Have you ever been tested for Postural Orthostatic Tachycardia Syndrome? Sounds like that’s why you’re passing out! It’s becoming more and more common! I’ve got it myself!

  3. watchjason says

    …such a great soul. And a consummate pro. You handled yourself with such grace, and able to chuckle at the situation. Keep smiling, and I Happy New Year!

  4. DarkAngel says

    I’m sure they didn’t teach that in journalism class. Kudos to you on the great recovery. Shame on your camera man for not coming to your aid, though.
    P.S. You twins rock!

  5. Ren says

    I’m not going to lie, I’ve watched the clip about half a dozen times, and it’s still funny. I have so much respect and admiration for the fact you kept going like nothing was wrong. Such a class act! Is it terrible that I just want to hug you? Absolutely adorable. I’m glad you’re okay, though!

  6. Michael says

    My wife and I were so impressed with how you responded to the situation — and of course we laughed and laughed after we learned you were OK. (And then we watched it again and laughed again!) We’re so glad you’re OK. We’re also the parents of twin 2-year-olds, so we’re always interested in stories of twins. Keep up the great work and we hope you’re OK!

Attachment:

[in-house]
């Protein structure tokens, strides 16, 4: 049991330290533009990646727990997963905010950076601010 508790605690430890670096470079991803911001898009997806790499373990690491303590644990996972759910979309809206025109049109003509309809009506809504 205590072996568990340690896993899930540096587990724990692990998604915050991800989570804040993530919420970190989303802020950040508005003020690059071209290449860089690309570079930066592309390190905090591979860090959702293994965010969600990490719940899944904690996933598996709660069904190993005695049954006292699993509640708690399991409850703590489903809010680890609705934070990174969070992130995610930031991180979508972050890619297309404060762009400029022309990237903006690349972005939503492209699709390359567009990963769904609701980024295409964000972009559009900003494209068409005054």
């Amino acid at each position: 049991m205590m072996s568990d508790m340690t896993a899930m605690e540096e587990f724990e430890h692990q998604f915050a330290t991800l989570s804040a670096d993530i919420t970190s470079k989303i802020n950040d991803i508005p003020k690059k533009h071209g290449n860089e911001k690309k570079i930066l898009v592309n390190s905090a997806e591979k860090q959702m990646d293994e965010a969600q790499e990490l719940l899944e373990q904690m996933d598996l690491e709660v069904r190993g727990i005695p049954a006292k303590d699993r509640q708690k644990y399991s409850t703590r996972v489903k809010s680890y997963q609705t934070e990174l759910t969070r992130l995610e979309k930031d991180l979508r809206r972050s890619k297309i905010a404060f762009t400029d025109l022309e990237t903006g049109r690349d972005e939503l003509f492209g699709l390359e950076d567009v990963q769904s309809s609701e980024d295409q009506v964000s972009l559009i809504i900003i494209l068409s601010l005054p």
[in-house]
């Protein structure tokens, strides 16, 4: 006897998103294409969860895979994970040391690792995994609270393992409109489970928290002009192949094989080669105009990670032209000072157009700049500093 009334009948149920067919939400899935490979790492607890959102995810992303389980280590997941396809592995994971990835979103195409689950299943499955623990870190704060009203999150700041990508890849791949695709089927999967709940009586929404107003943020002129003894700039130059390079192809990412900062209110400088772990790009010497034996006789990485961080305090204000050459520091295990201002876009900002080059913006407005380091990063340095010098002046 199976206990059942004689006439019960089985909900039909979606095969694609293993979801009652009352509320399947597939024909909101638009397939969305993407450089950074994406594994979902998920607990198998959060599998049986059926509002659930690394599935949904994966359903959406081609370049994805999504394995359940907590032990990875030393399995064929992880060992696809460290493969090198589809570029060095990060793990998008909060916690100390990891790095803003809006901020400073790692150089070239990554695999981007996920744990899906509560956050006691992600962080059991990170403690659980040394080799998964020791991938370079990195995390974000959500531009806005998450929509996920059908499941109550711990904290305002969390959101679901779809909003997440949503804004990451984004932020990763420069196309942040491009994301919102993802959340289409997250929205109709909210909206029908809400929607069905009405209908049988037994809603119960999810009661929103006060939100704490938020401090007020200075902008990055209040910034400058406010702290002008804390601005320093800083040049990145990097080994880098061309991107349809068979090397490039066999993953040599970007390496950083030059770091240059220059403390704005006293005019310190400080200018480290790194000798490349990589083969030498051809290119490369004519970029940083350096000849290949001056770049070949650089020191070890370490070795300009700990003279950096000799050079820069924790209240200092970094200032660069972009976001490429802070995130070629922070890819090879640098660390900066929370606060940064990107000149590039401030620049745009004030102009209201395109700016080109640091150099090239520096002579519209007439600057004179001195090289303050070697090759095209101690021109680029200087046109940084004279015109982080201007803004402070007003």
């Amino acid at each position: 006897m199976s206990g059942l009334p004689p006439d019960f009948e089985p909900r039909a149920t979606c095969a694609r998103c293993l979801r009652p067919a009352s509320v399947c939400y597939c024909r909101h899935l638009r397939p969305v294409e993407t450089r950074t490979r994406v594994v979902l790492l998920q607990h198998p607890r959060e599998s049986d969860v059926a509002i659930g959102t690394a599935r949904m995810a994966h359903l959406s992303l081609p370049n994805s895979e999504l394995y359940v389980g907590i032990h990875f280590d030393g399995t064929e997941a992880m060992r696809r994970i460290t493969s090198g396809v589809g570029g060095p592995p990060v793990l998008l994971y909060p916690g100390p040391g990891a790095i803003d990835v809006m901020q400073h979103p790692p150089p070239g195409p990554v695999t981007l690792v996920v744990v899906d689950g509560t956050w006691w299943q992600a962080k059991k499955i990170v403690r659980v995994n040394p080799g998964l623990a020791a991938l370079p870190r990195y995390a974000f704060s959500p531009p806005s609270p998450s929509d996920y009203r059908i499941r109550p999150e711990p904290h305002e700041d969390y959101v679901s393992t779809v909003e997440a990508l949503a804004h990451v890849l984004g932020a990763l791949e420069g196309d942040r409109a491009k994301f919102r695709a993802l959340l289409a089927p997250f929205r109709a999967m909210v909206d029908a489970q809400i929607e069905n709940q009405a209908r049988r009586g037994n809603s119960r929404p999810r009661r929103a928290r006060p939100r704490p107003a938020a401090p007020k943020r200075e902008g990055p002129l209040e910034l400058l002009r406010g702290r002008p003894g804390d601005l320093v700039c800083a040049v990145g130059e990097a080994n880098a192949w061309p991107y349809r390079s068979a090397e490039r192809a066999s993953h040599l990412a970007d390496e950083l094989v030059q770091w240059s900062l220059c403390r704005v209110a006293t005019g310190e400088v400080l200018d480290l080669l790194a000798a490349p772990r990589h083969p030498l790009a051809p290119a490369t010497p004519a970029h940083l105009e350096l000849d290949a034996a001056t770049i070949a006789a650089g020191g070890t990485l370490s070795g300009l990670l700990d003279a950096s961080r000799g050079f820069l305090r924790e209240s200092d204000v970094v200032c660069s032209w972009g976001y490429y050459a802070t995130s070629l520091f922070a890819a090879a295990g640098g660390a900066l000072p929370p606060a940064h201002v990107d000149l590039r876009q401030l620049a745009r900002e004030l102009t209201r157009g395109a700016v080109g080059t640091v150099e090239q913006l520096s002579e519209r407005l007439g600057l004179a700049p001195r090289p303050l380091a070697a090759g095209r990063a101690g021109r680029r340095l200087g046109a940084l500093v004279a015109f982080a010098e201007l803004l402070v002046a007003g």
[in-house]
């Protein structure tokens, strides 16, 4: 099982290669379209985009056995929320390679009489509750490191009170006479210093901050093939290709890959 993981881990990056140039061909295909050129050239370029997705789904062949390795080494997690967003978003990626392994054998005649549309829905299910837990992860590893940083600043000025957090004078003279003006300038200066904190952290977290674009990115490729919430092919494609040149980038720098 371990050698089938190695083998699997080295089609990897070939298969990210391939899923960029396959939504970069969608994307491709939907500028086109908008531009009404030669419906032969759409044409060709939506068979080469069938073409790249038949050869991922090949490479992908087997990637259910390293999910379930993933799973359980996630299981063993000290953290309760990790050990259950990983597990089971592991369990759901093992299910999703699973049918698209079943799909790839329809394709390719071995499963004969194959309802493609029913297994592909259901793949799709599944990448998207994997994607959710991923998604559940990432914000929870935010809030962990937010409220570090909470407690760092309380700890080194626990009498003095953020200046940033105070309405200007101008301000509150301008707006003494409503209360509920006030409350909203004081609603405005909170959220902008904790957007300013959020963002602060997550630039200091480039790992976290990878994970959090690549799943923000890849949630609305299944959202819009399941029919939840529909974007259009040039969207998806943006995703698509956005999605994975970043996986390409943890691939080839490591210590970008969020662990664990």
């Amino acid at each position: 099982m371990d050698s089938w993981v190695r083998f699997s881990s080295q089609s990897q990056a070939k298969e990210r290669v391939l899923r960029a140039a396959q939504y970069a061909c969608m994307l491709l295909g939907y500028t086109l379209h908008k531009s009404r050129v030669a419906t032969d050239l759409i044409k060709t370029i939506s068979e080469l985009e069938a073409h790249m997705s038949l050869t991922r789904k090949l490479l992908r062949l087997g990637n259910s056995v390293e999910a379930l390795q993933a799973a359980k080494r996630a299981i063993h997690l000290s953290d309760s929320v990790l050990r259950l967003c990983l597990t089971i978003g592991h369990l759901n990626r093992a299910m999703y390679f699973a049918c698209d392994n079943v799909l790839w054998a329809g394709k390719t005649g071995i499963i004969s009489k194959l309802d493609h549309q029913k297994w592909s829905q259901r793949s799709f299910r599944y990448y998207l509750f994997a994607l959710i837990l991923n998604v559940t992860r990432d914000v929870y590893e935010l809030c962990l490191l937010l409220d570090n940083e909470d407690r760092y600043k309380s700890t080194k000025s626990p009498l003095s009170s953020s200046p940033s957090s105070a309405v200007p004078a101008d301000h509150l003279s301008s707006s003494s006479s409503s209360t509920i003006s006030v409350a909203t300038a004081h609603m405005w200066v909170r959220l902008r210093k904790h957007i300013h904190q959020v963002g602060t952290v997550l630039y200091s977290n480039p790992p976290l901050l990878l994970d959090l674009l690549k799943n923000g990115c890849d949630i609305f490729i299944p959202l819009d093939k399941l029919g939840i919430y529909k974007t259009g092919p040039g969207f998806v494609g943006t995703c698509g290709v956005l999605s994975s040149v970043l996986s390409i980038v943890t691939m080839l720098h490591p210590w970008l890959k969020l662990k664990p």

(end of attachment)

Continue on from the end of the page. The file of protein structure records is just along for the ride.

7. Patricia McManus says

    Brooke, amazing recovery! Evidence of a true professional. I understand you plan to see a doctor. I recommend you discuss the possibility of dysautonomia. Your episode reminded me of many that I have. Got to Dysautonomia SOS and read about dysautonomia and POTS.Good luck.

  8. Kavion Xavior says

    You’re a true professional,with the heart of a world class professional fighter. I thought they were the only ones allow to be unconscious for 8 seconds and still allowed to proceed if they regain consciousness….Wow! great job.


  9. Dave says

    Wow, I cannot believe you carried on and saved the report. I am a fainter too and I did not find your experience funny, just scary. Hopefully it is nothing serious and it was mainly due to the altitude. Take care of yourself. I can tell you are committed to your work, but don’t sacrifice health for work.

  10. Jenn HB says